If you’ve ever blushed at a professional mistake, how much would you give to avoid a repeat performance? Whatever your profession, it helps to have colleagues you can consult and learn from. I have an editor for business writing and a small group of writers for poetry critique. For speaking, I attend a Toastmasters club weekly as well as Professionals in Speaking Mastermind, aka PRiSM, monthly.

One of our recent PRiSM meetings was the highest attended in memory, with the topic “Oops, I can’t believe I did that!” The hour and a half was filled with laughter at the embarrassing, stupid, and just plain funny things we’d all done. But ultimately, the lessons led to some really good tips. Here are some of my favorites.

Pro Tip 1: Make your slide deck accessible in several places

One of our buddies was speaking to a government defense agency and was told not to bring technology. Not quite understanding what that really meant, he had his presentation on a flash drive—which of course he was not allowed to take past security. If only he’d thought to email the deck to the coordinator, email it to himself, or even put it somewhere in the cloud (Dropbox, Google Docs, etc.), he might have been able to access it. As it was, he gave a presentation on technology without using any technology…

Pro Tip 2: Complete technology updates well in advance

More than one person reported the agony of being ready to go on stage and realizing their computer was caught in an update cycle—or that a recent update had wiped out the system’s drivers. Aargh! Run any system updates at least a day in advance, and be sure to reboot so the full installation cycle completes. After that, test any technology you are using: Does it still work? Does the video still project? Does the audio still work?

Pro Tip 3: Plan for technology failure

I hate to even mention this tip—haven’t we all learned it by now? It doesn’t matter how well you prepare, at some point you will lose your technology. Your laptop will fail, your backup laptop will fail, the flash drive will get lost, the adapters won’t work, the power will go out. Always, always, always have a way to continue without technology—paper notes, notecards in your pocket, a flip chart and markers—whatever it takes. And remember, the technology isn’t the presentation—you are.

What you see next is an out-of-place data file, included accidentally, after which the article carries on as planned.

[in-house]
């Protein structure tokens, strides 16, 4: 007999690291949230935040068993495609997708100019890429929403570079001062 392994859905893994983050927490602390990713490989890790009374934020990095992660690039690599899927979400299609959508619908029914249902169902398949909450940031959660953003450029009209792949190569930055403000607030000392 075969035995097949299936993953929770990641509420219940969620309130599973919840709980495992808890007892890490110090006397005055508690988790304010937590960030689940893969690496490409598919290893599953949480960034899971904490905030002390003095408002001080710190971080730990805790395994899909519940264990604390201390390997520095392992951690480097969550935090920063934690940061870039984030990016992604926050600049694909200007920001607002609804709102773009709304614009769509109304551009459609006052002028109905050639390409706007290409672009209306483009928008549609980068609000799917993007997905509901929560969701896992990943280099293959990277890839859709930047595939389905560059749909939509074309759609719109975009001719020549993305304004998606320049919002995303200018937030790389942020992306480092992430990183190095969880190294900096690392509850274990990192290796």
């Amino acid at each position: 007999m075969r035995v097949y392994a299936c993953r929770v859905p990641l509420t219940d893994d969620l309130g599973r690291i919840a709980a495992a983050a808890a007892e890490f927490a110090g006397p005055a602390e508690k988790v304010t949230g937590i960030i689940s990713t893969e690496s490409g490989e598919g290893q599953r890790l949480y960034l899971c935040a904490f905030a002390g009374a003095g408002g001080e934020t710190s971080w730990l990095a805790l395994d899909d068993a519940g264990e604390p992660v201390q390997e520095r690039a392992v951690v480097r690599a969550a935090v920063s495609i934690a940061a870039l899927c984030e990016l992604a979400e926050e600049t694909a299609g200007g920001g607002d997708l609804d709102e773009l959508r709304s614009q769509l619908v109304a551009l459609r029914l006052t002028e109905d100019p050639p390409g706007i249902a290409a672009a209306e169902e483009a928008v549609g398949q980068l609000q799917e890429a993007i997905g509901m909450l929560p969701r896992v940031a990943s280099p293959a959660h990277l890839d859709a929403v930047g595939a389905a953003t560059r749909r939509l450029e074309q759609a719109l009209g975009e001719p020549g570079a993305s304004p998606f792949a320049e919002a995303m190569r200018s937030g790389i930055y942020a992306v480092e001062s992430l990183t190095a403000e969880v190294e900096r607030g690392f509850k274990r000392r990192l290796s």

Pro Tip 4: Plan for other failure

While technology is a common failure point, what about possible failures? One facilitator was in the middle of teaching a meditative technique to a large workshop when a jackhammer started pounding next door. Aack! After a moment’s panic, she instructed the group to think of a noisy location such as a bar or restaurant where they’d really had to focus on the person they were with in order to hold a conversation. The exercise became more difficult than she had originally planned, but the group found tremendous use in it. Of course, you can’t mitigate every possible risk, but what are your critical elements?

Pro Tip 5: Set the right attitude for the audience

Let’s say you lose your voice—or it’s not a strong as usual—and there’s no time to find a substitute speaker. What’s your attitude on stage? Do you croak out, “OMG I lost my voice”? No! You say, “I’m a professional speaker; things like this happen all the time.” Your take-it-in-stride attitude is fundamental to the audience’s attitude. Don’t let the audience feel like they are getting a lesser quality presentation just because your voice is not 100%.

Pro Tip 6: The audience doesn’t have to know you goofed

The speaker didn’t use slides and occasionally would lose his train of thought. He would say to the audience, “Oh, I have the funniest story to tell you.” He’d get a card out of his pocket, look at it to find his place, then say, “Oh, I will tell you that story later.” And the audience was none the wiser…

Pro Tip 7: Humor is a great recovery tool

Dreadfully afraid of falling as he ascended the stairs to the stage, the speaker prepared and prepared to avoid falling—and to handle it if he did. Sure enough, as he climbed the steps for his big presentation, he fell flat on his face. He quickly got up, turned to the audience, and said, “I practiced that all night—how did I do?” He got a standing ovation.

Professionals in Speaking Mastermind (PRiSM) is a rowdy bunch of speakers who gather in Research Triangle Park, NC, on a monthly basis to share wisdom, tips, and sad stories of lessons learned. Meet the whole gang hereWhy, yes, yes I DO speak! Just check out my speaking page.

The PRiSM Gang at Work (& Play)

Photos courtesy of Kevin Seifert Photography.